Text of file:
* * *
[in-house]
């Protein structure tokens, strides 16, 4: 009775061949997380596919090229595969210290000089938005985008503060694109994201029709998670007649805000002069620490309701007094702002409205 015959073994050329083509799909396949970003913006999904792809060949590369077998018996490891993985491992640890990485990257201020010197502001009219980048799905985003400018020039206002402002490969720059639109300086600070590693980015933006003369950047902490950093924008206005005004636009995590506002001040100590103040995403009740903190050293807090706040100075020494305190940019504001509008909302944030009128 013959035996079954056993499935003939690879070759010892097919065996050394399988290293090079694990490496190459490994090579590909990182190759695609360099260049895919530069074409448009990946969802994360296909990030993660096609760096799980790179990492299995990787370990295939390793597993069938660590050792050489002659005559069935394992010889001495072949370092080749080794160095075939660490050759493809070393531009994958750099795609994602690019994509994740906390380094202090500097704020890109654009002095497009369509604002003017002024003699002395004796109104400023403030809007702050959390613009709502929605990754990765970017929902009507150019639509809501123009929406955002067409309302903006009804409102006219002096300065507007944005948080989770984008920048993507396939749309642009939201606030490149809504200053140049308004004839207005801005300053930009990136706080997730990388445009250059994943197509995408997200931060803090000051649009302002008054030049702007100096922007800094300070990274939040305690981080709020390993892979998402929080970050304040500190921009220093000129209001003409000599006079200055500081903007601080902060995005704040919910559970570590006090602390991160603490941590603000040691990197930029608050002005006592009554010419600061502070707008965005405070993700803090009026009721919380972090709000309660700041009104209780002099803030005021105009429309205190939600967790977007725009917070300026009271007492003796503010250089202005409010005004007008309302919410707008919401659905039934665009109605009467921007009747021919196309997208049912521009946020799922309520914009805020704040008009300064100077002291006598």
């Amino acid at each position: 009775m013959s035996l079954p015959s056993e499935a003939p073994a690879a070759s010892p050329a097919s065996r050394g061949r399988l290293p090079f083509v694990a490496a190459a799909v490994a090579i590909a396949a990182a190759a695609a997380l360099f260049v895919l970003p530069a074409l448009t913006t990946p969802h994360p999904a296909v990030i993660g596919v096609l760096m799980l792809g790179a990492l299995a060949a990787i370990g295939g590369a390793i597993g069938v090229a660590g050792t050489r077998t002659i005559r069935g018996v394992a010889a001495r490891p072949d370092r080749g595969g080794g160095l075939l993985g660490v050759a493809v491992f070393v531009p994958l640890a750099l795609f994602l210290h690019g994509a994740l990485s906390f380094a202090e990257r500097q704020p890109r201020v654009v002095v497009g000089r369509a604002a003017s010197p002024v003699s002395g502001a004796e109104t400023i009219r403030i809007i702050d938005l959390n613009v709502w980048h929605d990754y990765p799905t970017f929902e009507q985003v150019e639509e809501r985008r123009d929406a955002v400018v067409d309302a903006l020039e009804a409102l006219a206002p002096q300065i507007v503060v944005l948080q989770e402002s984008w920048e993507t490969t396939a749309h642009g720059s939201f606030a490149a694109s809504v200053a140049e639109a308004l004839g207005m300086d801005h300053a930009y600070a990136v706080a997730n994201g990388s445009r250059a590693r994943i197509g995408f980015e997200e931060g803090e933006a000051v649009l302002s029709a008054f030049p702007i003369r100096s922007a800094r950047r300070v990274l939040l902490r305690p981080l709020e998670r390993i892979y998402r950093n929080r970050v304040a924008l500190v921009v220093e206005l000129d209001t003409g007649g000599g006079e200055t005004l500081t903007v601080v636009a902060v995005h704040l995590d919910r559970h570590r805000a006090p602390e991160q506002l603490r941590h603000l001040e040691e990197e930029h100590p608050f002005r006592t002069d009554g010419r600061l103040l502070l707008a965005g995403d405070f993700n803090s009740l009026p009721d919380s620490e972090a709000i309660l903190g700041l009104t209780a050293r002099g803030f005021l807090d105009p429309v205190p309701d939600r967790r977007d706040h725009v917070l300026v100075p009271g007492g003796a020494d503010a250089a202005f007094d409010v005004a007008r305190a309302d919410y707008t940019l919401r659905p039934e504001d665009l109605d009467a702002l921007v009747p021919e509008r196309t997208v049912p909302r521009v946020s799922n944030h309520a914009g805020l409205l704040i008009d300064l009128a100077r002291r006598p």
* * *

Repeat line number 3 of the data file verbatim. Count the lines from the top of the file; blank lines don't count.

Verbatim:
């Amino acid at each position: 009775m013959s035996l079954p015959s056993e499935a003939p073994a690879a070759s010892p050329a097919s065996r050394g061949r399988l290293p090079f083509v694990a490496a190459a799909v490994a090579i590909a396949a990182a190759a695609a997380l360099f260049v895919l970003p530069a074409l448009t913006t990946p969802h994360p999904a296909v990030i993660g596919v096609l760096m799980l792809g790179a990492l299995a060949a990787i370990g295939g590369a390793i597993g069938v090229a660590g050792t050489r077998t002659i005559r069935g018996v394992a010889a001495r490891p072949d370092r080749g595969g080794g160095l075939l993985g660490v050759a493809v491992f070393v531009p994958l640890a750099l795609f994602l210290h690019g994509a994740l990485s906390f380094a202090e990257r500097q704020p890109r201020v654009v002095v497009g000089r369509a604002a003017s010197p002024v003699s002395g502001a004796e109104t400023i009219r403030i809007i702050d938005l959390n613009v709502w980048h929605d990754y990765p799905t970017f929902e009507q985003v150019e639509e809501r985008r123009d929406a955002v400018v067409d309302a903006l020039e009804a409102l006219a206002p002096q300065i507007v503060v944005l948080q989770e402002s984008w920048e993507t490969t396939a749309h642009g720059s939201f606030a490149a694109s809504v200053a140049e639109a308004l004839g207005m300086d801005h300053a930009y600070a990136v706080a997730n994201g990388s445009r250059a590693r994943i197509g995408f980015e997200e931060g803090e933006a000051v649009l302002s029709a008054f030049p702007i003369r100096s922007a800094r950047r300070v990274l939040l902490r305690p981080l709020e998670r390993i892979y998402r950093n929080r970050v304040a924008l500190v921009v220093e206005l000129d209001t003409g007649g000599g006079e200055t005004l500081t903007v601080v636009a902060v995005h704040l995590d919910r559970h570590r805000a006090p602390e991160q506002l603490r941590h603000l001040e040691e990197e930029h100590p608050f002005r006592t002069d009554g010419r600061l103040l502070l707008a965005g995403d405070f993700n803090s009740l009026p009721d919380s620490e972090a709000i309660l903190g700041l009104t209780a050293r002099g803030f005021l807090d105009p429309v205190p309701d939600r967790r977007d706040h725009v917070l300026v100075p009271g007492g003796a020494d503010a250089a202005f007094d409010v005004a007008r305190a309302d919410y707008t940019l919401r659905p039934e504001d665009l109605d009467a702002l921007v009747p021919e509008r196309t997208v049912p909302r521009v946020s799922n944030h309520a914009g805020l409205l704040i008009d300064l009128a100077r002291r006598p």